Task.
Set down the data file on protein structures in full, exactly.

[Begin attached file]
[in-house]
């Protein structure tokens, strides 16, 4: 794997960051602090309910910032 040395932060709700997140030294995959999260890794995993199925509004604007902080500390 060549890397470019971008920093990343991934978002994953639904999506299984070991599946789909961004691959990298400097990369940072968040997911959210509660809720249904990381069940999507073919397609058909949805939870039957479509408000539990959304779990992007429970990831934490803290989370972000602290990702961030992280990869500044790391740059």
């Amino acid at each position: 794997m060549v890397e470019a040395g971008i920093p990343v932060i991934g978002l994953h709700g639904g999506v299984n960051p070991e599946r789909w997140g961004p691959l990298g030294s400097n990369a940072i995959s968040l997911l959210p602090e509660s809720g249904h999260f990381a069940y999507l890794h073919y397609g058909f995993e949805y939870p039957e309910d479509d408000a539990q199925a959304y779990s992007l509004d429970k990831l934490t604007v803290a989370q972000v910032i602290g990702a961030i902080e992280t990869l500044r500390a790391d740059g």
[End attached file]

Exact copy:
[in-house]
């Protein structure tokens, strides 16, 4: 794997960051602090309910910032 040395932060709700997140030294995959999260890794995993199925509004604007902080500390 060549890397470019971008920093990343991934978002994953639904999506299984070991599946789909961004691959990298400097990369940072968040997911959210509660809720249904990381069940999507073919397609058909949805939870039957479509408000539990959304779990992007429970990831934490803290989370972000602290990702961030992280990869500044790391740059």
């Amino acid at each position: 794997m060549v890397e470019a040395g971008i920093p990343v932060i991934g978002l994953h709700g639904g999506v299984n960051p070991e599946r789909w997140g961004p691959l990298g030294s400097n990369a940072i995959s968040l997911l959210p602090e509660s809720g249904h999260f990381a069940y999507l890794h073919y397609g058909f995993e949805y939870p039957e309910d479509d408000a539990q199925a959304y779990s992007l509004d429970k990831l934490t604007v803290a989370q972000v910032i602290g990702a961030i902080e992280t990869l500044r500390a790391d740059g």